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ISBN: 5066

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Book Type: Paperback
Other Versions: Hardcover, Audio Cassette, Audio CD
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reviewed HARD TIMES on + 287 more book reviews
Helpful Score: 1
The first time that I read this, I did not really like it. I reread it a few years later and got something completely different out of it (all the ideas about education) and enjoyed it very much.
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reviewed HARD TIMES on + 67 more book reviews
Signet Classic--Charles Dickens-what can I say?
reviewed HARD TIMES on + 45 more book reviews
A classic by Dickens, just not quite my cup of tea.
"Murdering the innocent! Facts, Facts. Teach these children facts, not fancies. Sense, not sentimentality. Conformity, not curiosity. Proof and demonstration, not poetry and drama. . . On this bleak tenet is run the Gradgrind model day school."
reviewed HARD TIMES on + 55 more book reviews
A classic.
reviewed HARD TIMES on + 206 more book reviews
From the back cover: No other work of Dickens presents so relentless an indictment against the callous greed of the Victorian industrial society and its misapplied utilitarian philosophy a ths fiercest of his novels. With savage bitterness Dickens unmasks the hellish industries that imprisoned the bodies of the helpless labor class and the equally satanic institutions that shackled the development of their minds.
Aubs avatar reviewed HARD TIMES on + 15 more book reviews
Another book I read in college. Made me want to do my Masters work on the corelations between History and Literature.
perryfran avatar reviewed HARD TIMES on + 1182 more book reviews
Over the years I have read a few Dickens novels and stories including OLIVER TWIST, A TALE OF TWO CITIES, and A CHRISTMAS CAROL. But I always seem to put off reading his more ponderous works because of the length of them. I have had HARD TIMES sitting on my shelves for several years and finally got around to reading it. It is one of Dickens slighter works but I did enjoy it.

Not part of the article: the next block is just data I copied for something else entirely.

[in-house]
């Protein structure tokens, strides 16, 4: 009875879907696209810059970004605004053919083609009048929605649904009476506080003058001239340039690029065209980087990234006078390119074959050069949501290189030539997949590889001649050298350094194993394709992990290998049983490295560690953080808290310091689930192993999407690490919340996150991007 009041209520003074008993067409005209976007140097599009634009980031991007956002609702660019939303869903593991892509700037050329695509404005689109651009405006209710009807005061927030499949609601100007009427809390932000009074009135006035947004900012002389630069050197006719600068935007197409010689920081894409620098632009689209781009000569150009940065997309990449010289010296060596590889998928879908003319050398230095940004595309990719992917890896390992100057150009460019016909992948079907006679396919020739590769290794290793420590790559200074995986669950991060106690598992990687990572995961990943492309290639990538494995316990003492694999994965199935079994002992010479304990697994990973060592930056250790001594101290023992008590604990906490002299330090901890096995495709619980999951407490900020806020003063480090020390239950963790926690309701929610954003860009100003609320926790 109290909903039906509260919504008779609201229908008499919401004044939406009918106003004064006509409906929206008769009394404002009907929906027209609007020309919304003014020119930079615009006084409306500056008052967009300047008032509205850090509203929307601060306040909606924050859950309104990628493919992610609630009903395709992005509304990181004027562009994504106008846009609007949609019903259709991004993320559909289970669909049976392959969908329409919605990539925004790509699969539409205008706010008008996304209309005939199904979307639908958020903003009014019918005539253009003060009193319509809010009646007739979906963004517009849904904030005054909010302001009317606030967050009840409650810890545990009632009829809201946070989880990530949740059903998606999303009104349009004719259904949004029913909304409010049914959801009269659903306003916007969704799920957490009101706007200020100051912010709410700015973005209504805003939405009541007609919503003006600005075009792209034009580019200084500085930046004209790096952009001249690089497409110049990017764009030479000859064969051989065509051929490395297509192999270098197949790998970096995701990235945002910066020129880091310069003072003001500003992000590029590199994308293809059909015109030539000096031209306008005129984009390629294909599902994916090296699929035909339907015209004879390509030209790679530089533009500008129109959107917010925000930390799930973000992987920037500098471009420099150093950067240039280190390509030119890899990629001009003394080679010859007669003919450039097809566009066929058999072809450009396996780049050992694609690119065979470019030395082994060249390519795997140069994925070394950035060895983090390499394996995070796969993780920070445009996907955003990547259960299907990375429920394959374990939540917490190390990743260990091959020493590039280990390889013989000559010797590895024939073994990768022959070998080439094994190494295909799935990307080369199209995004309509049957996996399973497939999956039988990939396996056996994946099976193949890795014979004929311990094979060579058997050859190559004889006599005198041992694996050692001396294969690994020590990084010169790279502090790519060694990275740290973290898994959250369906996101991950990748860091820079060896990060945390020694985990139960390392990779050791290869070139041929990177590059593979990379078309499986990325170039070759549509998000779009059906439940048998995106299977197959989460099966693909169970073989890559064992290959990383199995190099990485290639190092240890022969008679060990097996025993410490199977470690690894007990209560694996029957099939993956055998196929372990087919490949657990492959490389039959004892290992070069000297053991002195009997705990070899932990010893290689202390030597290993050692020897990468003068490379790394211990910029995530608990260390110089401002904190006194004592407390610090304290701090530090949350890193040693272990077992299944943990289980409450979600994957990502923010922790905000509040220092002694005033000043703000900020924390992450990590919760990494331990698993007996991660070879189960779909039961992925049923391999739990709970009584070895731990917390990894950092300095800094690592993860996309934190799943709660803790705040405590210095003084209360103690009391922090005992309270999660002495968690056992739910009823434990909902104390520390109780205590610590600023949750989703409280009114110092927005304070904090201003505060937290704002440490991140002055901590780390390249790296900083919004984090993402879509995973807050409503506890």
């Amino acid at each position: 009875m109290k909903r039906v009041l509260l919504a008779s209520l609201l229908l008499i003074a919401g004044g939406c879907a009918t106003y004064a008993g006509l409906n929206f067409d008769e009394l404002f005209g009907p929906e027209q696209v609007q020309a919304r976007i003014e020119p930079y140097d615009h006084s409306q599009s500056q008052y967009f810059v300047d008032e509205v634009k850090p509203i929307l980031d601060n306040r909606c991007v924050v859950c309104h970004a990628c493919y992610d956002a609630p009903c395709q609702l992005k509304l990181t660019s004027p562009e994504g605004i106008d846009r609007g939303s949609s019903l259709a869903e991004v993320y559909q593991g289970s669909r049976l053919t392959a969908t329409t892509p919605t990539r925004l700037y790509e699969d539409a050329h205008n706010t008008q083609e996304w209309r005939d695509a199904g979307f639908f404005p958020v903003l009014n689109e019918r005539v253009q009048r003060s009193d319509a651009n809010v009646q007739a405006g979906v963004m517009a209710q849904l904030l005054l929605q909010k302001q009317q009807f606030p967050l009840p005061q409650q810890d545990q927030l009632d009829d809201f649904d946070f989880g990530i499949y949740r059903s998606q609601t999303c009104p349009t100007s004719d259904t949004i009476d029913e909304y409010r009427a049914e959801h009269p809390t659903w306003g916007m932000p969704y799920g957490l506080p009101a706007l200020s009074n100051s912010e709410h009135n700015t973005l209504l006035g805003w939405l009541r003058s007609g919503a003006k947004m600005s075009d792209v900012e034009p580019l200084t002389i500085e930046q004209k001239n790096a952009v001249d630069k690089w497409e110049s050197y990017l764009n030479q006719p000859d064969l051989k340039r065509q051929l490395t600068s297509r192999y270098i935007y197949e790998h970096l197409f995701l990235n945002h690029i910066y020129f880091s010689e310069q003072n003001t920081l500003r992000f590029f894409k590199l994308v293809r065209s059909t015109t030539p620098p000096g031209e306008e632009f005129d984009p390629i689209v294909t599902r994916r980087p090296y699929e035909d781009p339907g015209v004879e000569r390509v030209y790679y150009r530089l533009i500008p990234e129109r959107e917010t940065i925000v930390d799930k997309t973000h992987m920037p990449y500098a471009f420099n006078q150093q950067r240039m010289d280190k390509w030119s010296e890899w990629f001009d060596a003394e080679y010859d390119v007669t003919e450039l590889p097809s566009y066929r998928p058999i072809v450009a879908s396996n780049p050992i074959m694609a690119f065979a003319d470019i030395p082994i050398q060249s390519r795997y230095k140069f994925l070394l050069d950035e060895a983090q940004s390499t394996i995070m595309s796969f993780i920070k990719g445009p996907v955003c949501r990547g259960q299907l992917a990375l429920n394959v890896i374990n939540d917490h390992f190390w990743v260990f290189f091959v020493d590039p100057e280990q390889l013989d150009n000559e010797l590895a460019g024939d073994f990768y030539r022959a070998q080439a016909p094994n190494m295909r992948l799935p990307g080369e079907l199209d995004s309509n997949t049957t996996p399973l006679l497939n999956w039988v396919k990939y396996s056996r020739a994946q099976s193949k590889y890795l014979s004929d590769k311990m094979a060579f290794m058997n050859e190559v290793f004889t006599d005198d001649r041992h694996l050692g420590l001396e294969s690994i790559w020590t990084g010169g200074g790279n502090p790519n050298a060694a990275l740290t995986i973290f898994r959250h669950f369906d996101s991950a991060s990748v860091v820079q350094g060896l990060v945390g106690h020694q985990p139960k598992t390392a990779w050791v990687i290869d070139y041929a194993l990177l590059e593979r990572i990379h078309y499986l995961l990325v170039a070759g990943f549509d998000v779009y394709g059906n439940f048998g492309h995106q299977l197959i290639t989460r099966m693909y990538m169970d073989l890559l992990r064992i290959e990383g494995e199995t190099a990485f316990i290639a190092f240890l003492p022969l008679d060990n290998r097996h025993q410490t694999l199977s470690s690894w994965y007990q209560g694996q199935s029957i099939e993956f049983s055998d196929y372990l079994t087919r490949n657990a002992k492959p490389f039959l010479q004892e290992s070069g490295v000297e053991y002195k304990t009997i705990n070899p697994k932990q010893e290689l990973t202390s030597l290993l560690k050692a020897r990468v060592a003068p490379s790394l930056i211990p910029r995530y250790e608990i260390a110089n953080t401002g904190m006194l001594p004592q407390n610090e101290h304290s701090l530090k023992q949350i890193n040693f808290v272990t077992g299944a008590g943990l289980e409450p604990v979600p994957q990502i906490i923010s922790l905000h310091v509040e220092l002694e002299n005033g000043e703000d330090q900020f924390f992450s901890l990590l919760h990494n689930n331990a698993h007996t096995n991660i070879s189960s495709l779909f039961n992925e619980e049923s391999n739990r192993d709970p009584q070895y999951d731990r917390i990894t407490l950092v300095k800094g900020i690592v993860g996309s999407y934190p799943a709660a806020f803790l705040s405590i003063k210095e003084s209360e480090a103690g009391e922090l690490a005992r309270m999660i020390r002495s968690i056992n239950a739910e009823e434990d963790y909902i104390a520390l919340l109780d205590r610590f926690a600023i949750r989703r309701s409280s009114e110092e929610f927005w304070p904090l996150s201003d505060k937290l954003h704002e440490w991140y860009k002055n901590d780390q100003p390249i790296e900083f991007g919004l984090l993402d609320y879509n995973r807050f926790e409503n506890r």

It is filled with some memorable characters as only Dickens can portray them. These include Mr. Gradgrind who runs a school according to strict principles: "Now what I want is Facts. Teach these boys and girls nothing but Facts. Facts alone are wanted in life. Plant nothing else, and root out everything else." When his pupils are asked whether you should paper a room with representations of horses, the answer is of course no because you would never see horses walking up wallsâyou don't have a fact. Gradgrind uses these principles not only on his pupils but also his children, Tom and Louisa. Then there is the industrialist, Mr. Bounderby, who brags of his humble beginnings and that he was able to pull himself out of the gutter. One of Bounderby's employees is Stephen Blackpool, a weaver in a loveless marriage who loses his job and is framed for a robbery committed by Gradgrind's son, Tom. Tom is referred to throughout the novel as the Whelp. Louisa agrees to a loveless marriage to Bounderby at the encouragement of Tom who sees the marriage as a way into favor with Bounderby. At the end, Louisa's misery along with Tom's deceit leads Gradgrind to see the error of his ways and he turns more compassionate.

The story is told against the backdrop of Coketown, a fictional northern industrial town. The novel does somewhat convey the dehumanizing nature of factory work but doesn't dwell too much on these issues or the labor movement of the time. I did enjoy this novelâit was poignant but also filled with humor. I of course have seen and enjoyed many movie and TV versions of Dickens' other novels including DAVID COPPERFIELD, BLEAK HOUSE, NICHOLAS NICKLEBY, and GREAT EXPECTATIONS. I have several of these other works on my shelves and I really hope to read them at some point.
reviewed HARD TIMES on + 3 more book reviews
One of Dickens' lesser known books, but good nonetheless. This is about a small town and is mostly a social commentary.